2011 Hugo Awards for Best Novelette and Best Short Story
I’ve already covered Novels (> 40,000 words) and Novellas (17,500 – 40,000 words). This post will cover the Hugo nominees for Best Novelette (7,500-17,500 words) and Best Short Story (< 7,500 words).
First, the nominees for Best Novelette, including links to where you can read them online and where they were first published:
“Eight Miles” by Sean McMullen (Analog, September 2010)
“The Emperor of Mars” by Allen M. Steele (Asimov’s, June 2010)
“The Jaguar House, in Shadow” by Aliette de Bodard (Asimov’s, July 2010)
“Plus or Minus” by James Patrick Kelly (Asimov’s, December 2010)
“That Leviathan, Whom Thou Hast Made” by Eric James Stone (Analog, September 2010)
I’ll briefly describe each story, then walk you through my decision process.
“Eight Miles” is the story of a late 19th century balloonist hired to travel to heretofore unreached altitudes in order to document their effect on a rather interesting creature.
“The Emperor of Mars” is the story of a young man who receives tragic news while working on Mars, and cannot return home to deal with it for well over a year.
“The Jaguar House, in Shadow” is the story of sacrifice in the name of ideals to save a revived Aztec culture from corrupted leaders.
“Plus or Minus” is the story of how people react on an interstellar cargo ship when something goes wrong.
“That Leviathan, Whom Thou Has Made” is the story of what happens when a Morman Elder is confronted with a being that tests his faith.
I’m going to start off by writing off “Jaguar House.” I just didn’t get that one. Felt half-baked and incomplete. “That Leviathan” came across as Morman propaganda, frankly. When confronted with what Leviathan actually is, the story bent over backwards to validate the Mormon POV. I absolutely didn’t buy any of it. Too bad, because there’s some good ideas in there.
“Plus or Minus” was a bit interesting. Without spoiling things, let’s just say there was a very critical event missing from the narrative. If it had been included, I may have well cast my vote here.
“The Emperor of Mars” was a poignant retelling of a young man’s attempts to retain sanity when faced with tragic loss and no real outlet with which to handle it. I could easily see this being a chapter in Kim Stanley Robinson’s Red Mars.
“Eight Miles” is going to get my vote, though. I found this story riveting and fascinating. There’s elements of Victorian sci-fi, intrigue, politics, and more. It feels like a Jules Verne story. My reaction to it was nearly an order of magnitude stronger than any of the other stories, making it an easy choice for me.
Best Short Story
Only four nominees here, as only four received nominations on at least 5% of the ballots.
“Amaryllis” by Carrie Vaughn (Lightspeed, June 2010)
“For Want of a Nail” by Mary Robinette Kowal (Asimov’s, September 2010)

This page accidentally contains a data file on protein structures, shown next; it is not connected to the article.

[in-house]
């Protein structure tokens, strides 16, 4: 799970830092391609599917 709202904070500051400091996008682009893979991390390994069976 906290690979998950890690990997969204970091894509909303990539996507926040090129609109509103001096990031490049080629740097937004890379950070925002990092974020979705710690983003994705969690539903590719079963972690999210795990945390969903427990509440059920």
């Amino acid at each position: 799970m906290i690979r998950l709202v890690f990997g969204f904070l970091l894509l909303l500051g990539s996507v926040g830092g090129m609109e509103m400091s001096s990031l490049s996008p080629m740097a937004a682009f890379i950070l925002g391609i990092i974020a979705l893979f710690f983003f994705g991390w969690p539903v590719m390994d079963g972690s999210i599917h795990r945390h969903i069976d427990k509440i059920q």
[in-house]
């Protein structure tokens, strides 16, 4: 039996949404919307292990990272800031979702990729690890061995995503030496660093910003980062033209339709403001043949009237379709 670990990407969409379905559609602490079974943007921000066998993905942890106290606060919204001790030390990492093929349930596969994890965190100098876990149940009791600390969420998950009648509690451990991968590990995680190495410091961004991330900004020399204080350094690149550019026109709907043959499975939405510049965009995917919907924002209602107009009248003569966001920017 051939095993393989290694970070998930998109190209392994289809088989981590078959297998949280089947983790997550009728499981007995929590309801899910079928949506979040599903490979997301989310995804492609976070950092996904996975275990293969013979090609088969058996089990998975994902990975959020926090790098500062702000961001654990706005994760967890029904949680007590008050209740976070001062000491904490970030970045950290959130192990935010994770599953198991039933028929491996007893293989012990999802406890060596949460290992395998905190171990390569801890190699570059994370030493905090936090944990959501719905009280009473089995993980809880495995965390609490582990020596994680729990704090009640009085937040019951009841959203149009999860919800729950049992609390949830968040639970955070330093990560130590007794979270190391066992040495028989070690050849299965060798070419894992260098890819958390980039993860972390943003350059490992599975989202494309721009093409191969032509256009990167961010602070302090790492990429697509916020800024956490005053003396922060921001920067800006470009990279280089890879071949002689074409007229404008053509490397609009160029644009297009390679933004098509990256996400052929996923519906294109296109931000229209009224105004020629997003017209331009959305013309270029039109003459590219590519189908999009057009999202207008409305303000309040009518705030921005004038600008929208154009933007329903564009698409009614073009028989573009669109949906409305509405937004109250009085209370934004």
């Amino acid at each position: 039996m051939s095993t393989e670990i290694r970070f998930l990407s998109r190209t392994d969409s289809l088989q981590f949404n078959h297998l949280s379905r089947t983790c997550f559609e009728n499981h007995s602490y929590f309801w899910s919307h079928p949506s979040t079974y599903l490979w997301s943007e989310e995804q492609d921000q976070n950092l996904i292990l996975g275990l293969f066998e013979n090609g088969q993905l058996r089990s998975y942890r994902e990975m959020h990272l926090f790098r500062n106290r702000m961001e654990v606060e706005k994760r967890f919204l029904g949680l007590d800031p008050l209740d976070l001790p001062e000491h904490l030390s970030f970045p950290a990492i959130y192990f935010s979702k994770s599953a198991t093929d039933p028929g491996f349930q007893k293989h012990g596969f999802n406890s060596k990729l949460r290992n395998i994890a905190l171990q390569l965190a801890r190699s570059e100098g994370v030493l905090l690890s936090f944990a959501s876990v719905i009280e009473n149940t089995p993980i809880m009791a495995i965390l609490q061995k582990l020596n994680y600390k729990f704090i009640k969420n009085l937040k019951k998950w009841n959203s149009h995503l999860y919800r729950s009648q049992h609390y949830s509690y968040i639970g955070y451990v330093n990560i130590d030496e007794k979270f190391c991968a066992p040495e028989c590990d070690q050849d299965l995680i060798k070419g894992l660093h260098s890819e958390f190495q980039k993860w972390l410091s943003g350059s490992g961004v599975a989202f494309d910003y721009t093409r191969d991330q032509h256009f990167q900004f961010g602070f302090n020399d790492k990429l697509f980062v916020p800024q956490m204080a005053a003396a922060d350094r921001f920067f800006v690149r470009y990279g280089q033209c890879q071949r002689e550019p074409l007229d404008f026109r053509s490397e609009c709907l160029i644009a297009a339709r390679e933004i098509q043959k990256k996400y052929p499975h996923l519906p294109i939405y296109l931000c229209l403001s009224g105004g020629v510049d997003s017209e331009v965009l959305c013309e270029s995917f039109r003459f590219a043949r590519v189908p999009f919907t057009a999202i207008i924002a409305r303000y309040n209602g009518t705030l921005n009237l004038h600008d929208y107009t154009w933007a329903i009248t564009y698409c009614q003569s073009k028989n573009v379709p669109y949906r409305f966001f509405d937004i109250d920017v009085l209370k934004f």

“Ponies” by Kij Johnson (Tor.com, November 17, 2010)
“The Things” by Peter Watts (Clarkesworld, January 2010)
And the descriptions:
“The Things” is a haunting tale of an alien being that doesn’t understand our biology.
“Ponies” is Unicorns and cotton candy. And just how evil little girls can be.
“For Want of a Nail” is the story of what might go wrong when you trust your family’s history to an AI on a Generation Ship.
“Amaryllis” is the story of a household’s struggle against their past in an apparent post-holocaust world.
I’m going to eliminate “Ponies” right off. It wasn’t a bad story by any means, but it was a quarter the length of the other contenders, and it just didn’t have time to build up enough meat to hang with the others.
Choosing between the other three might be my toughest decision so far. None of them really stand out, and they’re all high quality. So, I have to look for other reasons. “The Things” has the advantage of being written from a non-human perspective. This puts its difficulty rating rather high. I seemed to care about the main character in “Amaryllis” the most. Good characterization in a short story isn’t easy.
This makes me lean towards eliminating “For Want of a Nail.” Generation ships aren’t a new concept, though you don’t see many stories dealing with day-to-day issues faced on them. The point of the story is the interaction between the AI and one of the characters, and it seemed a bit odd.
There were times during “The Things” when it got a bit confusing. Nature of the beast, or maybe some tightening needed? Not sure. The primary conflict point in “Amaryllis” was a bit weak, though the story was very well told.
Okay, that sells it for me. I’m voting for “The Things” by Peter Watts. Yes, it was a tad confusing at times, but thinking about it, I believe that was intentional. Unique idea, difficult perspective.
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